This Portfolio tells stories about the founding of Canadian Arctic artist co-operatives with a focus on the contributions of the Inuit involved. Examining the roles of hard-working local Inuit artists like Kananginak Pootoogook, RCA, Jeannie Snowball, Levi Qumaluk, Jessie Oonark, CM, RCA and Helen Kalvak, CM, RCA, who were essential in establishing and maintaining artist co-operatives across the Canadian Arctic.
Jessie Oonark Untitled (People and Animals) (c.1958–59) Graphite and coloured pencil 46.5 x 58.5 cmCOURTESY FIRST ARTS PREMIERS INC.
World-renowned artist Jessie Oonark was integral in the proliferation of Qamani’tuaq (Baker Lake), NU, as a hub for Inuit art. The inclusion of her drawings in the 1961 Cape Dorset Annual Print Collection constituted the first and only instance of a print by an artist from outside of the community of Kinngait (Cape Dorset), NU. That same year, a Department of Indian and Northern Affairs [now Crown-Indigenous Relations and Northern Affairs Canada] arts and crafts program was established and by 1963 the Baker Lake Annual Print program was established by Gabriel Gély, a French painter. A short three years later Oonark was provided her own studio and a salary, such was her renown. The Baker Lake Sanavik Co-operative was incorporated in 1972 largely due to the success of Oonark’s work, but by the 1990s the co-op moved away from art production to develop a more retail-oriented business model. In 1992 Jessie Oonark Ltd. was established in honour of the artist’s legacy on the artistic community of Qamani’tuaq to once again support new generations of Inuit artists in developing their skills and sharing them with the world.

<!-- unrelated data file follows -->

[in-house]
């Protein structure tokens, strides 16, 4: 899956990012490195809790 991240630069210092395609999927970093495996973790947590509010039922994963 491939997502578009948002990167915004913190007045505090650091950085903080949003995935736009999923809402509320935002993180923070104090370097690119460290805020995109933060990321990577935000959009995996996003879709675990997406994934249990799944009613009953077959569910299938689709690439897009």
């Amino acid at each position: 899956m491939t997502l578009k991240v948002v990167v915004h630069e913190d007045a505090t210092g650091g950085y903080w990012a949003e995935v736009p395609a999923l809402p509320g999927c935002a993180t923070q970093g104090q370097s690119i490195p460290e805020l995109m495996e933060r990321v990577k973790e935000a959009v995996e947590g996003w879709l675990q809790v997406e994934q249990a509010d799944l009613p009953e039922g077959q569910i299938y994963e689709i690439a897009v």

Jessie Oonark Tattooed Faces (1960) Stonecut 30.5 x 60.9 cm REPRODUCED WITH PERMISSION DORSET FINE ARTS © THE ARTIST
“It was incredible to be in that space at the Jessie Oonark Centre [and] to spend some time in Qamani’tuaq and to see firsthand some of the impact that she’s had. There are huge carved stone slabs and all the printmaking equipment, it is so impressive to see as an artist. You can see the evidence of the impact she’s had on the community. To be able to develop some of my own work in that space as part of my residency in 2018, that felt very important. It was an incredible opportunity to work with other artists in the community in this shared space as they work on their own projects.
We made wallhangings and prints. I was learning along with everybody else. I was able to do some stonecut printmaking while there—my first entry point in that medium. It felt really special and appropriate to do that in that building and in that community and to be inspired there. That was amazing. When I left it really felt like people were energized about their work.”
—Couzyn Van Heuleven, Artist and 2018 Artist-In-Residence At The Jessie Oonark Centre
This Portfolio was first published in the Fall 2021 issue of the Inuit Art Quarterly
Read more from Iqqaumaviit? Remembering the Inuit Behind the Co-ops
How Did Kananginak Pootoogook Help Open Kinngait’s First Print Shop?
How Inuit Artists Came Together to Establish Nunavik’s First Co-op
What Did Ookpik Dolls Have to Do With Kuujjuaq’s Co-op Movement?
What Can Be Learned From the First Generation of Holman Artists?